FM Nirmala Sitharaman in her first maiden Budget introduced Section 194N for deduction of TDS on cash withdrawals exceeding Rs 1 crore. With an aim to discourage cash transactions in the economy and move towards a cashless economy, the Modi government 2.0 has introduced Section 194N under the Income Tax Act.
Any banking company (private or public) or post office will have to deduct tax at source at the rate of 2% on the cash withdrawals in excess of Rs 1 crore made by any person in aggregate made during a financial year, from one or more accounts maintained by the person himself.
This provision seemed to have a large-cap for cash withdrawals of Rs 1 crore. However, this provision will affect the liquidity of the manufacturing industries with huge working capital requirement for carrying their day-to-day operations. A huge amount of cash will be withheld by the banks as TDS on cash withdrawals.
According to the income tax provisions, taxes deducted by a payer shall be treated as tax paid on behalf of the payee on its income. The payee can avail the credit of such taxes paid while filing his income tax returns. But the cash withdrawn from a person’s own account cannot be treated as income.
Cash withdrawals from one or more accounts maintained with a bank (including cooperative society bank) or a post office cannot take the character of any income earned by such person and hence is not a payment. The bank is only returning the money to the person from his account on his own demand. So, this is clear that under any situation, cash withdrawals cannot be treated as income earned by such person during a financial year.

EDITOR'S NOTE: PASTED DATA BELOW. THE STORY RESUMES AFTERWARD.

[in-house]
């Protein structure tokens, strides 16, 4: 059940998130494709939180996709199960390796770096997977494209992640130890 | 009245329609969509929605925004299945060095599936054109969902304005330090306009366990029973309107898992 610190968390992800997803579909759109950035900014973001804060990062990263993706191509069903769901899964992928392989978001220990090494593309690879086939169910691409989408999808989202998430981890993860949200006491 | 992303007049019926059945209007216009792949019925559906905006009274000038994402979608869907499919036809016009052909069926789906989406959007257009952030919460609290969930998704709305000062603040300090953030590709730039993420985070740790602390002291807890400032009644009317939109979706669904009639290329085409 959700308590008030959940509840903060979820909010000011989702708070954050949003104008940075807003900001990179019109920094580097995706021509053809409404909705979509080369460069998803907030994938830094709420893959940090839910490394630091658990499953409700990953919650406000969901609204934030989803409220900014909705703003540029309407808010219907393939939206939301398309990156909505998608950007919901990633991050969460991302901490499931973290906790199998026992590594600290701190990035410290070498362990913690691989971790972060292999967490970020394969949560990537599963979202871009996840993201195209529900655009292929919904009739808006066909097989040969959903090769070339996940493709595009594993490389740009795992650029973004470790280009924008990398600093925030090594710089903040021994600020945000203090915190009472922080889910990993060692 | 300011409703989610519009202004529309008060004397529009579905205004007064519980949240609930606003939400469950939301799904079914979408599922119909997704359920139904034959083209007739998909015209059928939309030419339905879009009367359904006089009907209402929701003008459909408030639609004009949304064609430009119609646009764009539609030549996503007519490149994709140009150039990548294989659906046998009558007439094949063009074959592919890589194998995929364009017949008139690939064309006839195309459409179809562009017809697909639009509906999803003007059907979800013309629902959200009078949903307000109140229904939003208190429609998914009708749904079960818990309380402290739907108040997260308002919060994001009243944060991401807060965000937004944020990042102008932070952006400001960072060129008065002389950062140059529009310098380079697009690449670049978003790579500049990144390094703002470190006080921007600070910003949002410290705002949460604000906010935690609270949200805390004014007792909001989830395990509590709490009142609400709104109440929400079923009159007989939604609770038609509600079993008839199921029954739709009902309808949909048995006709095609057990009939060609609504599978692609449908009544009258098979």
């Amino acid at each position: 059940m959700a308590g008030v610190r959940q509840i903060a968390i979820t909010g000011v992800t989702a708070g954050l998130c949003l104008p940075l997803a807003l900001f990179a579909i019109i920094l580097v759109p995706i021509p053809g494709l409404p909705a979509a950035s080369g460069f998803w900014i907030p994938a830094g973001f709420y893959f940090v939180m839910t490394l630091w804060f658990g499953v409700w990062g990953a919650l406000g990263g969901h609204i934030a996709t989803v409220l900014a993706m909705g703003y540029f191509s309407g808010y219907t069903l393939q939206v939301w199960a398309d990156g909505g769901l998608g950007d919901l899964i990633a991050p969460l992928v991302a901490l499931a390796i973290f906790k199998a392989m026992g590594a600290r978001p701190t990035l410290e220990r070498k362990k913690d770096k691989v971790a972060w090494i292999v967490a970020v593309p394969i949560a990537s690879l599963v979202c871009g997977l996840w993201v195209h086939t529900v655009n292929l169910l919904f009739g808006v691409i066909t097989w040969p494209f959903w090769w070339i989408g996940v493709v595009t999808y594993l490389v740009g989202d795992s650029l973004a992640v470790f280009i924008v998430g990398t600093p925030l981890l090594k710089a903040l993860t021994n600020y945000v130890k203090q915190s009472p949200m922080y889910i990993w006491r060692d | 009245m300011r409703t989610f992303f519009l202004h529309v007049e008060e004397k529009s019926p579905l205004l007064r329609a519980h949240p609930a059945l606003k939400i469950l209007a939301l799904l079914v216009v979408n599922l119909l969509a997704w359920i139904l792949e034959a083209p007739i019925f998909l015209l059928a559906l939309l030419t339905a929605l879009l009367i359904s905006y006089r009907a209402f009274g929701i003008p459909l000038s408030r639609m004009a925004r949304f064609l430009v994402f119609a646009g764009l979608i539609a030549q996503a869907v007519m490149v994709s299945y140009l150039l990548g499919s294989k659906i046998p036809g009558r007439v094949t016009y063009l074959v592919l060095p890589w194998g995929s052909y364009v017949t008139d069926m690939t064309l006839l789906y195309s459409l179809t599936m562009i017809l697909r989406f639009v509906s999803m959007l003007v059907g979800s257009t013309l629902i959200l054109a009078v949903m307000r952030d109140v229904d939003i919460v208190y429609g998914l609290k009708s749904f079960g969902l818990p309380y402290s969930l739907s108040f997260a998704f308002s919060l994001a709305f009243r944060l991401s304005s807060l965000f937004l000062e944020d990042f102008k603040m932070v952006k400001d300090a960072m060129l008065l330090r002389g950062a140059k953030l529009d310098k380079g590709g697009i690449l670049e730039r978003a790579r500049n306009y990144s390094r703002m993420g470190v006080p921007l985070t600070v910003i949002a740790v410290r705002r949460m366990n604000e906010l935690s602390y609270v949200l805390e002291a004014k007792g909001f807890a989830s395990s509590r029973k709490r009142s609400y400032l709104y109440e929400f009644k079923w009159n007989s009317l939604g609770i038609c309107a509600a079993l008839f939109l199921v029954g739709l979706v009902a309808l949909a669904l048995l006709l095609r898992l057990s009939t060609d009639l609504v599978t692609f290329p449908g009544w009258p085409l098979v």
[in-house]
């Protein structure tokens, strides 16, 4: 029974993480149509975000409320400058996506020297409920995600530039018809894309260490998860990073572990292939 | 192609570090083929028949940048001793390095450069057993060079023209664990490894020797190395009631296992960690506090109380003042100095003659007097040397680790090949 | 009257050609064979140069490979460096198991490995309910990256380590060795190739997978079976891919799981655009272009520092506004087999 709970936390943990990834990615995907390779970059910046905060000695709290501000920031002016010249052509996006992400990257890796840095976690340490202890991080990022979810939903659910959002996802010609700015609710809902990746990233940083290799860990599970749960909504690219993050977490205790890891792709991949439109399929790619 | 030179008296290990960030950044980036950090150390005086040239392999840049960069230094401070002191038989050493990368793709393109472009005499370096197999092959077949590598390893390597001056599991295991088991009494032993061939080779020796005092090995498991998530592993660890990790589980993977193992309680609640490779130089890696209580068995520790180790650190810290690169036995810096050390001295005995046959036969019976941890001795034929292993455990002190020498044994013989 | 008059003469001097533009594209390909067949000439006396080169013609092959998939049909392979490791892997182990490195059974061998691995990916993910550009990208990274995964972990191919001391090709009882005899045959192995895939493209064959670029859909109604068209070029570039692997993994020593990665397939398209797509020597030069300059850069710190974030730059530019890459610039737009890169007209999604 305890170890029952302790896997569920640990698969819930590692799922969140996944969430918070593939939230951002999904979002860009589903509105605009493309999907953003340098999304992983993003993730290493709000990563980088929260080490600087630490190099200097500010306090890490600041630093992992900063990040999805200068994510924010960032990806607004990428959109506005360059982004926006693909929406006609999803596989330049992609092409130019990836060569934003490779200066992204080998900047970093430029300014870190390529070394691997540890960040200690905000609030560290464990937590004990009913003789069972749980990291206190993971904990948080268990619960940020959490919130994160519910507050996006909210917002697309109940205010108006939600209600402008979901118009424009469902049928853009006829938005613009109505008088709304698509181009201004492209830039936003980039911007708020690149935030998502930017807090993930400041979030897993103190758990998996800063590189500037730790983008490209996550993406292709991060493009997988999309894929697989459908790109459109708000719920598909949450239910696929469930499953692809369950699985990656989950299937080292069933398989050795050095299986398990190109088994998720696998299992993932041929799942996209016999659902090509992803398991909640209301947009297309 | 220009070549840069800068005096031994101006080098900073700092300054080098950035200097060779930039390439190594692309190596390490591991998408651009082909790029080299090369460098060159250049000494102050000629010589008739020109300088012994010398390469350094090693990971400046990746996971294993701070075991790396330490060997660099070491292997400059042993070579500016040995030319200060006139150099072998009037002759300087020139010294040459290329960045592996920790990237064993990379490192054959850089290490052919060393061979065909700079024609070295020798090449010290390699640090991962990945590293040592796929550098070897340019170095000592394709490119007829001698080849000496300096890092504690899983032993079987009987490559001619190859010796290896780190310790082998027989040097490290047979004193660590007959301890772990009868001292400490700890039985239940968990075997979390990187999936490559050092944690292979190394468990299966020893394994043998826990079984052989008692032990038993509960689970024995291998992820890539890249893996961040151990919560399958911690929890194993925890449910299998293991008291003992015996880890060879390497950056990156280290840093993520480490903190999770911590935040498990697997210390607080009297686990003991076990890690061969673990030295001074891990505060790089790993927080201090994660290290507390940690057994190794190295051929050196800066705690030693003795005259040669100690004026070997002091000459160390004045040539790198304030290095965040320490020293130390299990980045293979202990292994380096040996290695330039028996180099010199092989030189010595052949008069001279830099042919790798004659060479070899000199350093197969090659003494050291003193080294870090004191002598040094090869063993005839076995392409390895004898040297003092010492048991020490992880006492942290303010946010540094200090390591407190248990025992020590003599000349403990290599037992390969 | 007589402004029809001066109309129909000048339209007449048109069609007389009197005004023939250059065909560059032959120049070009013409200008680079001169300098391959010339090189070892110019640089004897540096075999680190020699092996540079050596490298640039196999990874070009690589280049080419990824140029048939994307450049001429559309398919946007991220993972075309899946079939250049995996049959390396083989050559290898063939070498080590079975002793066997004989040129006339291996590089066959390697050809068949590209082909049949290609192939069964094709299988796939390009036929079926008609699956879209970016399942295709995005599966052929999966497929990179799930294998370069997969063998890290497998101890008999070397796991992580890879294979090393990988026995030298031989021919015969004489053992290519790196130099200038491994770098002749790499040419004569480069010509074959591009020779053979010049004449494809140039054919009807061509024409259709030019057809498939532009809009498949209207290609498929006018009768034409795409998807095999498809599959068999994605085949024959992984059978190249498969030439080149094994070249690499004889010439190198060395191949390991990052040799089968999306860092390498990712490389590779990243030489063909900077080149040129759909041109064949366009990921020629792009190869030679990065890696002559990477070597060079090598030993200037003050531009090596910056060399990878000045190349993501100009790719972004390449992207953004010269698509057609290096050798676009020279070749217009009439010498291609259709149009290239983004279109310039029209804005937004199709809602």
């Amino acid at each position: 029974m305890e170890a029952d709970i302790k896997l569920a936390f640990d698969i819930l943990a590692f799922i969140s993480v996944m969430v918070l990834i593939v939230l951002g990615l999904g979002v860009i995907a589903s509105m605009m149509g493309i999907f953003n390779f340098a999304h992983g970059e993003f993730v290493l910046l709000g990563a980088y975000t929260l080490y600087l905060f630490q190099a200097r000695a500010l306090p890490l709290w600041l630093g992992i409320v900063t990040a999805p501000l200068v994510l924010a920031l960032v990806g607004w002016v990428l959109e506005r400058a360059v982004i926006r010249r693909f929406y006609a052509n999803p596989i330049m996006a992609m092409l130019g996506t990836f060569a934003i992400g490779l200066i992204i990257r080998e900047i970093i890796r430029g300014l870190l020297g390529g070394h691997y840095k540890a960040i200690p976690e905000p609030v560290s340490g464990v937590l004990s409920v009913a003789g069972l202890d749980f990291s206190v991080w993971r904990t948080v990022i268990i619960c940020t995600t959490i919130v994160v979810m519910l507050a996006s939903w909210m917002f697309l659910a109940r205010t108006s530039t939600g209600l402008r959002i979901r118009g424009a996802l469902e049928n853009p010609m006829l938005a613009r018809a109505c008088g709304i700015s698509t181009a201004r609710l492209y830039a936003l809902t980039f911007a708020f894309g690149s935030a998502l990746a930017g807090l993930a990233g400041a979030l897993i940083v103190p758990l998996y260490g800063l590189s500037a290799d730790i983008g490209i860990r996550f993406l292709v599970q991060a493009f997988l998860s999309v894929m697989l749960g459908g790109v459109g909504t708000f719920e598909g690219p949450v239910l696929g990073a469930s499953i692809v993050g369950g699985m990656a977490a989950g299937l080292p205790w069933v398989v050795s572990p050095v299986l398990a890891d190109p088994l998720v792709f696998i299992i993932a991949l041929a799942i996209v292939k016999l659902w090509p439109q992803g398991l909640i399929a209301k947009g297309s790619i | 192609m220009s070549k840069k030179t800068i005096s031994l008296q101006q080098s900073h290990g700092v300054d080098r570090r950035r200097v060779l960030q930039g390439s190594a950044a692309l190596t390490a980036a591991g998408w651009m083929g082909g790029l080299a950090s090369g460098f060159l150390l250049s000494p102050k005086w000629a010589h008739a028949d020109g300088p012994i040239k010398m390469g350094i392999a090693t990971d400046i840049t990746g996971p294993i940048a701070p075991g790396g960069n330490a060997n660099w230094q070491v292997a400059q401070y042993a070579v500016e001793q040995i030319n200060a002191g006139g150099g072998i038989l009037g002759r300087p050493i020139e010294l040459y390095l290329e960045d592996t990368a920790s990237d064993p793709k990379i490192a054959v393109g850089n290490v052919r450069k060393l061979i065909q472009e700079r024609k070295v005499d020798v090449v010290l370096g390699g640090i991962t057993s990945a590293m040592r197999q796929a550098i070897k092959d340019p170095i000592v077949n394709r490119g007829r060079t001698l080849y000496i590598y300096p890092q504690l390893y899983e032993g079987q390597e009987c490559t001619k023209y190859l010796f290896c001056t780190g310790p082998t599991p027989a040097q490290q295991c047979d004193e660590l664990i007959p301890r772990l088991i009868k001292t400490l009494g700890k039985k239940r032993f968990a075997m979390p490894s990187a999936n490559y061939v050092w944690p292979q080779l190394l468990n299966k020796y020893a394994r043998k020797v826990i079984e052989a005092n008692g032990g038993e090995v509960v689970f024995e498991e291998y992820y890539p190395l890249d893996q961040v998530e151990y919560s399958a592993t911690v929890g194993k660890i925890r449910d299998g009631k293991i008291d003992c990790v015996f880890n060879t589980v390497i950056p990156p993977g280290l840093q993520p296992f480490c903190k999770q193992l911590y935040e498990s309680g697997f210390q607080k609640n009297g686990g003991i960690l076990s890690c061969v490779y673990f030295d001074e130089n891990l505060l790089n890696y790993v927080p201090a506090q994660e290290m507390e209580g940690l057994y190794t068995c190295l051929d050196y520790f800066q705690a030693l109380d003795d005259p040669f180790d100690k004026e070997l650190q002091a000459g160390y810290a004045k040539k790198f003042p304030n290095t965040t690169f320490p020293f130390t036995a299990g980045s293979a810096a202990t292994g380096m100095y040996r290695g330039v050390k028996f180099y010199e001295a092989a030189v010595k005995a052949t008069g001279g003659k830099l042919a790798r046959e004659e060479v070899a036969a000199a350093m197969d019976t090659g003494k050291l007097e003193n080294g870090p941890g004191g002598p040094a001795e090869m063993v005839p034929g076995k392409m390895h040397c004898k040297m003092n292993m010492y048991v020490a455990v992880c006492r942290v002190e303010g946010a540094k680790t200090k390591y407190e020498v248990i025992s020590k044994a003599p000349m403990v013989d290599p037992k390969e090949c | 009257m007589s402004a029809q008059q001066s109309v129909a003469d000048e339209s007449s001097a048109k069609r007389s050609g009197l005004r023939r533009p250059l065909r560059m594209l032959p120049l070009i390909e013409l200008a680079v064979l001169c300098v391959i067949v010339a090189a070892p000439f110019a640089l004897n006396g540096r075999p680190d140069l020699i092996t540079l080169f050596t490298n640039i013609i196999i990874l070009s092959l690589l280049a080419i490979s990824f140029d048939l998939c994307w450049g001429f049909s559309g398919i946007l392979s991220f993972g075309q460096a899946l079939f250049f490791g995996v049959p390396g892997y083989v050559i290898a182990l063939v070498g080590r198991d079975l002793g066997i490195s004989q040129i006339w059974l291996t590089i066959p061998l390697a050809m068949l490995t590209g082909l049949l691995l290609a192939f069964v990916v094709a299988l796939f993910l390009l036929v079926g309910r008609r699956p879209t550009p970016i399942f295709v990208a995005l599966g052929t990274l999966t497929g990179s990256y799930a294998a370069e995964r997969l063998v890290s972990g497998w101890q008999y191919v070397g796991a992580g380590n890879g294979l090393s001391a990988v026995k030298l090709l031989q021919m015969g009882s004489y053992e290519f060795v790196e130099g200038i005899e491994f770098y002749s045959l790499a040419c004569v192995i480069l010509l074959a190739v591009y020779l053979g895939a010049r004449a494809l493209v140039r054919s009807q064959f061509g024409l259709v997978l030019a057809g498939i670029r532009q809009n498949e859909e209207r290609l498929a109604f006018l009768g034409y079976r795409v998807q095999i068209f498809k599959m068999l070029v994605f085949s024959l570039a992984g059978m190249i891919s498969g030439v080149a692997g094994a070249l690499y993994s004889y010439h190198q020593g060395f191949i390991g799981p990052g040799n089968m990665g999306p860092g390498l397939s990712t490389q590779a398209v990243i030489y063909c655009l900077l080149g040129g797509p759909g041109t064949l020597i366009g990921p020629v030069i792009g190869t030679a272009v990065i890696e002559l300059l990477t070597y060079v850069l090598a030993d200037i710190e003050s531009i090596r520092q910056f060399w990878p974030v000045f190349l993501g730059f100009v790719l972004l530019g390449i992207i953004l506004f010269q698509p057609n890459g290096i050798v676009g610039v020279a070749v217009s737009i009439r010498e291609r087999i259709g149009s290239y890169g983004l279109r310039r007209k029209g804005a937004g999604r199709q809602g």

The government has not made any changes in the provision that states how much of the tax deducted can be credited. Therefore, the question remains – how will an individual claim the credit of the tax deducted under Section 194N since there is no income corresponding to such TDS? The provision of Section 194N is violating the existing provisions of the Income Tax Act.
Additionally, the introduction of Section 194N is unconstitutional. The individual withdrawing cash from his own account will spend the amount either for personal use or for business purposes.
In both the scenarios, the TDS on such withdrawal will lead to tax the expenses of that person. None of the list (Union List or Concurrent List) of the Seventh Schedule of the Constitution of India empowers applicability of tax on any expenditure. Hence, levying the tax on expenses is unconstitutional.
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